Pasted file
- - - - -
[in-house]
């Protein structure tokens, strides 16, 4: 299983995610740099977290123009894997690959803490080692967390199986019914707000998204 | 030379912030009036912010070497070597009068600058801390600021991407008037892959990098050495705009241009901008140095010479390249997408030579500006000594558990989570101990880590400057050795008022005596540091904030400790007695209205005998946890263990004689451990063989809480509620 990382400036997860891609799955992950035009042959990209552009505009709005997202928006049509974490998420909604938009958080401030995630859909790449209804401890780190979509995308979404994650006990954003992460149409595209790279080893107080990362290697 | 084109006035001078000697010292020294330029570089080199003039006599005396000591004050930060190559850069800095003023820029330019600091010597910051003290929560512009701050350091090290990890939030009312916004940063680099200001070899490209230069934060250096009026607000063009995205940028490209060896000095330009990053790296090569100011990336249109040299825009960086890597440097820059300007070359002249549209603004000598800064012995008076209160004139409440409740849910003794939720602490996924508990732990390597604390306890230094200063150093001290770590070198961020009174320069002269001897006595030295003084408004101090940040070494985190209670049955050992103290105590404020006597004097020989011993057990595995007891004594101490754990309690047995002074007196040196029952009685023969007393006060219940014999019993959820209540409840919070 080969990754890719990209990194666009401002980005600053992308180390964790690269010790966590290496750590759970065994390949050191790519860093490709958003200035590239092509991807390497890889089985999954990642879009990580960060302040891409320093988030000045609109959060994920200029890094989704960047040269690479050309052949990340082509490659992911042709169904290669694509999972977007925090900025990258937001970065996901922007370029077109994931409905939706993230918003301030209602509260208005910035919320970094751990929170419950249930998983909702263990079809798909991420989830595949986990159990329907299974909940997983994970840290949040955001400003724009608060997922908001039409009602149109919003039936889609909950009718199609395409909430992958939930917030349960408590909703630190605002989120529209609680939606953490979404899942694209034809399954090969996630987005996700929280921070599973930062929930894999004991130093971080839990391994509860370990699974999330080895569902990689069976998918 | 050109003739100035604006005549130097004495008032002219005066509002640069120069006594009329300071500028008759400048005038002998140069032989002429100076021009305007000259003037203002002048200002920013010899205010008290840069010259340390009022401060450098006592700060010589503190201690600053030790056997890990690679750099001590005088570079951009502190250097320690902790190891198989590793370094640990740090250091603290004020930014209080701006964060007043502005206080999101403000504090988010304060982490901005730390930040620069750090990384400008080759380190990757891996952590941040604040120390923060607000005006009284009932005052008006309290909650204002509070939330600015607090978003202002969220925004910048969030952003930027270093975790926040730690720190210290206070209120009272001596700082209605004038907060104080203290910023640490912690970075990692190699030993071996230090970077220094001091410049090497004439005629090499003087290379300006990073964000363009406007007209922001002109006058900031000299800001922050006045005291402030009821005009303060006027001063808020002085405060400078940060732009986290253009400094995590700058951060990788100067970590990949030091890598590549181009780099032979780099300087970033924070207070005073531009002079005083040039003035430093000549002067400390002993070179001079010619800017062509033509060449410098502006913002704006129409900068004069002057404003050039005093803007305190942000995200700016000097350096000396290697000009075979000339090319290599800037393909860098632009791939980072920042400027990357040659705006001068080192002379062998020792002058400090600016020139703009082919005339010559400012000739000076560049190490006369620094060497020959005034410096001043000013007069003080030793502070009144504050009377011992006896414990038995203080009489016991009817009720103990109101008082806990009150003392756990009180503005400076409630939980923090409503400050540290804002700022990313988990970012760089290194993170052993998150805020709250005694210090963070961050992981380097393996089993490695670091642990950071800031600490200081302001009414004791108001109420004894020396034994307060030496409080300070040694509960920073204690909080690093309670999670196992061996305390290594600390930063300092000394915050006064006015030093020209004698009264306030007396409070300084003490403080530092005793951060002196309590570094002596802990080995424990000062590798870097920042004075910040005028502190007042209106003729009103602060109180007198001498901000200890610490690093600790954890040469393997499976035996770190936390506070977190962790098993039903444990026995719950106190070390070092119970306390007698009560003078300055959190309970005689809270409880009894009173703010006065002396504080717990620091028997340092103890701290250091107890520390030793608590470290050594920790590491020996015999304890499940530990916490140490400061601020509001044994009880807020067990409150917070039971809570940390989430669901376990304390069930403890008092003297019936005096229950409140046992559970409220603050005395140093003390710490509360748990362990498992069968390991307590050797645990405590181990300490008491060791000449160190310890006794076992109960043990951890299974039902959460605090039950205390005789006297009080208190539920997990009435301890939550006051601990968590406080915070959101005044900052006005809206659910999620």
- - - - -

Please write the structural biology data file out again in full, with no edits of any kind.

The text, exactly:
[in-house]
């Protein structure tokens, strides 16, 4: 299983995610740099977290123009894997690959803490080692967390199986019914707000998204 | 030379912030009036912010070497070597009068600058801390600021991407008037892959990098050495705009241009901008140095010479390249997408030579500006000594558990989570101990880590400057050795008022005596540091904030400790007695209205005998946890263990004689451990063989809480509620 990382400036997860891609799955992950035009042959990209552009505009709005997202928006049509974490998420909604938009958080401030995630859909790449209804401890780190979509995308979404994650006990954003992460149409595209790279080893107080990362290697 | 084109006035001078000697010292020294330029570089080199003039006599005396000591004050930060190559850069800095003023820029330019600091010597910051003290929560512009701050350091090290990890939030009312916004940063680099200001070899490209230069934060250096009026607000063009995205940028490209060896000095330009990053790296090569100011990336249109040299825009960086890597440097820059300007070359002249549209603004000598800064012995008076209160004139409440409740849910003794939720602490996924508990732990390597604390306890230094200063150093001290770590070198961020009174320069002269001897006595030295003084408004101090940040070494985190209670049955050992103290105590404020006597004097020989011993057990595995007891004594101490754990309690047995002074007196040196029952009685023969007393006060219940014999019993959820209540409840919070 080969990754890719990209990194666009401002980005600053992308180390964790690269010790966590290496750590759970065994390949050191790519860093490709958003200035590239092509991807390497890889089985999954990642879009990580960060302040891409320093988030000045609109959060994920200029890094989704960047040269690479050309052949990340082509490659992911042709169904290669694509999972977007925090900025990258937001970065996901922007370029077109994931409905939706993230918003301030209602509260208005910035919320970094751990929170419950249930998983909702263990079809798909991420989830595949986990159990329907299974909940997983994970840290949040955001400003724009608060997922908001039409009602149109919003039936889609909950009718199609395409909430992958939930917030349960408590909703630190605002989120529209609680939606953490979404899942694209034809399954090969996630987005996700929280921070599973930062929930894999004991130093971080839990391994509860370990699974999330080895569902990689069976998918 | 050109003739100035604006005549130097004495008032002219005066509002640069120069006594009329300071500028008759400048005038002998140069032989002429100076021009305007000259003037203002002048200002920013010899205010008290840069010259340390009022401060450098006592700060010589503190201690600053030790056997890990690679750099001590005088570079951009502190250097320690902790190891198989590793370094640990740090250091603290004020930014209080701006964060007043502005206080999101403000504090988010304060982490901005730390930040620069750090990384400008080759380190990757891996952590941040604040120390923060607000005006009284009932005052008006309290909650204002509070939330600015607090978003202002969220925004910048969030952003930027270093975790926040730690720190210290206070209120009272001596700082209605004038907060104080203290910023640490912690970075990692190699030993071996230090970077220094001091410049090497004439005629090499003087290379300006990073964000363009406007007209922001002109006058900031000299800001922050006045005291402030009821005009303060006027001063808020002085405060400078940060732009986290253009400094995590700058951060990788100067970590990949030091890598590549181009780099032979780099300087970033924070207070005073531009002079005083040039003035430093000549002067400390002993070179001079010619800017062509033509060449410098502006913002704006129409900068004069002057404003050039005093803007305190942000995200700016000097350096000396290697000009075979000339090319290599800037393909860098632009791939980072920042400027990357040659705006001068080192002379062998020792002058400090600016020139703009082919005339010559400012000739000076560049190490006369620094060497020959005034410096001043000013007069003080030793502070009144504050009377011992006896414990038995203080009489016991009817009720103990109101008082806990009150003392756990009180503005400076409630939980923090409503400050540290804002700022990313988990970012760089290194993170052993998150805020709250005694210090963070961050992981380097393996089993490695670091642990950071800031600490200081302001009414004791108001109420004894020396034994307060030496409080300070040694509960920073204690909080690093309670999670196992061996305390290594600390930063300092000394915050006064006015030093020209004698009264306030007396409070300084003490403080530092005793951060002196309590570094002596802990080995424990000062590798870097920042004075910040005028502190007042209106003729009103602060109180007198001498901000200890610490690093600790954890040469393997499976035996770190936390506070977190962790098993039903444990026995719950106190070390070092119970306390007698009560003078300055959190309970005689809270409880009894009173703010006065002396504080717990620091028997340092103890701290250091107890520390030793608590470290050594920790590491020996015999304890499940530990916490140490400061601020509001044994009880807020067990409150917070039971809570940390989430669901376990304390069930403890008092003297019936005096229950409140046992559970409220603050005395140093003390710490509360748990362990498992069968390991307590050797645990405590181990300490008491060791000449160190310890006794076992109960043990951890299974039902959460605090039950205390005789006297009080208190539920997990009435301890939550006051601990968590406080915070959101005044900052006005809206659910999620």